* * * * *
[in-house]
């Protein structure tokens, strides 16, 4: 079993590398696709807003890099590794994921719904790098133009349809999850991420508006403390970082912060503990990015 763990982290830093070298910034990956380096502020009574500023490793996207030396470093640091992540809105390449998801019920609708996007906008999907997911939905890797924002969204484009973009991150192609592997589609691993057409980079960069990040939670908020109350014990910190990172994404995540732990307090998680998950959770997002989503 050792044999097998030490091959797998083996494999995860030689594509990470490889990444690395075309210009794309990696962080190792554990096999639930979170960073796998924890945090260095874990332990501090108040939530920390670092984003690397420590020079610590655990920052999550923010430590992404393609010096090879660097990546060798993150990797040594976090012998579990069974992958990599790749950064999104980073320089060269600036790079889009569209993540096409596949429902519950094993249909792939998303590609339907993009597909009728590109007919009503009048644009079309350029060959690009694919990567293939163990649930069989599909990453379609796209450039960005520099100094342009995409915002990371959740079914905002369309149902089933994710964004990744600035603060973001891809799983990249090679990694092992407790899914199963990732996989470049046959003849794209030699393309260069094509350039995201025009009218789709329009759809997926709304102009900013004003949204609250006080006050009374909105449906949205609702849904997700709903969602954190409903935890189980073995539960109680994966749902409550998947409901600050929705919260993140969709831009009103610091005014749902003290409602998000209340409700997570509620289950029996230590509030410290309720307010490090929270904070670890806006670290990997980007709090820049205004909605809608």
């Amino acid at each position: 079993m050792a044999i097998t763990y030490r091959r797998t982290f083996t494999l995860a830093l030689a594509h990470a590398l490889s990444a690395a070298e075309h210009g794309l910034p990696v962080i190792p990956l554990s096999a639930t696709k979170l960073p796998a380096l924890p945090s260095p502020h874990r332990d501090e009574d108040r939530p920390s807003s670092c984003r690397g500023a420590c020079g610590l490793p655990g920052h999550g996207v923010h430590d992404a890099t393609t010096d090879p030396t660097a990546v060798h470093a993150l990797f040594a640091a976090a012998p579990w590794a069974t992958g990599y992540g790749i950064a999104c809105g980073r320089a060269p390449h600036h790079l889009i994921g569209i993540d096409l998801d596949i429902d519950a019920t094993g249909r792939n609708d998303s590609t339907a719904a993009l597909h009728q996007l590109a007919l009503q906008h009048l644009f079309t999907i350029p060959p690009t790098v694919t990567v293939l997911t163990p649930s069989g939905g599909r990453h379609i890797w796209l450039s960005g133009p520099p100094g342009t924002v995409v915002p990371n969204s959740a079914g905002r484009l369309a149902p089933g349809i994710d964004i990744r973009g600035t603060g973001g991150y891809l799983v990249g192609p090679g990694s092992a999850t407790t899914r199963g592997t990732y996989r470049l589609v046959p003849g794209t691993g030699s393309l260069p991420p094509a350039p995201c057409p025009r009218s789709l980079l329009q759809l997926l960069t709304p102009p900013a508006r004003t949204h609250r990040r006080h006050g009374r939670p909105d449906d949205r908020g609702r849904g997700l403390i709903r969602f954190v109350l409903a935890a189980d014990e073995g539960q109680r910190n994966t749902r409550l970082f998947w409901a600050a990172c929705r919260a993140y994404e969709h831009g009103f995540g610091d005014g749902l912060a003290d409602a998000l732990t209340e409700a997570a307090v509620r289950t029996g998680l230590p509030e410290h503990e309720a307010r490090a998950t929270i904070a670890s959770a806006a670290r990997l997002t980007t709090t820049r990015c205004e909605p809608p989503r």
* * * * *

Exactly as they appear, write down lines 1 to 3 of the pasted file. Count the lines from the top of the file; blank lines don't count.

[in-house]
């Protein structure tokens, strides 16, 4: 079993590398696709807003890099590794994921719904790098133009349809999850991420508006403390970082912060503990990015 763990982290830093070298910034990956380096502020009574500023490793996207030396470093640091992540809105390449998801019920609708996007906008999907997911939905890797924002969204484009973009991150192609592997589609691993057409980079960069990040939670908020109350014990910190990172994404995540732990307090998680998950959770997002989503 050792044999097998030490091959797998083996494999995860030689594509990470490889990444690395075309210009794309990696962080190792554990096999639930979170960073796998924890945090260095874990332990501090108040939530920390670092984003690397420590020079610590655990920052999550923010430590992404393609010096090879660097990546060798993150990797040594976090012998579990069974992958990599790749950064999104980073320089060269600036790079889009569209993540096409596949429902519950094993249909792939998303590609339907993009597909009728590109007919009503009048644009079309350029060959690009694919990567293939163990649930069989599909990453379609796209450039960005520099100094342009995409915002990371959740079914905002369309149902089933994710964004990744600035603060973001891809799983990249090679990694092992407790899914199963990732996989470049046959003849794209030699393309260069094509350039995201025009009218789709329009759809997926709304102009900013004003949204609250006080006050009374909105449906949205609702849904997700709903969602954190409903935890189980073995539960109680994966749902409550998947409901600050929705919260993140969709831009009103610091005014749902003290409602998000209340409700997570509620289950029996230590509030410290309720307010490090929270904070670890806006670290990997980007709090820049205004909605809608």
């Amino acid at each position: 079993m050792a044999i097998t763990y030490r091959r797998t982290f083996t494999l995860a830093l030689a594509h990470a590398l490889s990444a690395a070298e075309h210009g794309l910034p990696v962080i190792p990956l554990s096999a639930t696709k979170l960073p796998a380096l924890p945090s260095p502020h874990r332990d501090e009574d108040r939530p920390s807003s670092c984003r690397g500023a420590c020079g610590l490793p655990g920052h999550g996207v923010h430590d992404a890099t393609t010096d090879p030396t660097a990546v060798h470093a993150l990797f040594a640091a976090a012998p579990w590794a069974t992958g990599y992540g790749i950064a999104c809105g980073r320089a060269p390449h600036h790079l889009i994921g569209i993540d096409l998801d596949i429902d519950a019920t094993g249909r792939n609708d998303s590609t339907a719904a993009l597909h009728q996007l590109a007919l009503q906008h009048l644009f079309t999907i350029p060959p690009t790098v694919t990567v293939l997911t163990p649930s069989g939905g599909r990453h379609i890797w796209l450039s960005g133009p520099p100094g342009t924002v995409v915002p990371n969204s959740a079914g905002r484009l369309a149902p089933g349809i994710d964004i990744r973009g600035t603060g973001g991150y891809l799983v990249g192609p090679g990694s092992a999850t407790t899914r199963g592997t990732y996989r470049l589609v046959p003849g794209t691993g030699s393309l260069p991420p094509a350039p995201c057409p025009r009218s789709l980079l329009q759809l997926l960069t709304p102009p900013a508006r004003t949204h609250r990040r006080h006050g009374r939670p909105d449906d949205r908020g609702r849904g997700l403390i709903r969602f954190v109350l409903a935890a189980d014990e073995g539960q109680r910190n994966t749902r409550l970082f998947w409901a600050a990172c929705r919260a993140y994404e969709h831009g009103f995540g610091d005014g749902l912060a003290d409602a998000l732990t209340e409700a997570a307090v509620r289950t029996g998680l230590p509030e410290h503990e309720a307010r490090a998950t929270i904070a670890s959770a806006a670290r990997l997002t980007t709090t820049r990015c205004e909605p809608p989503r």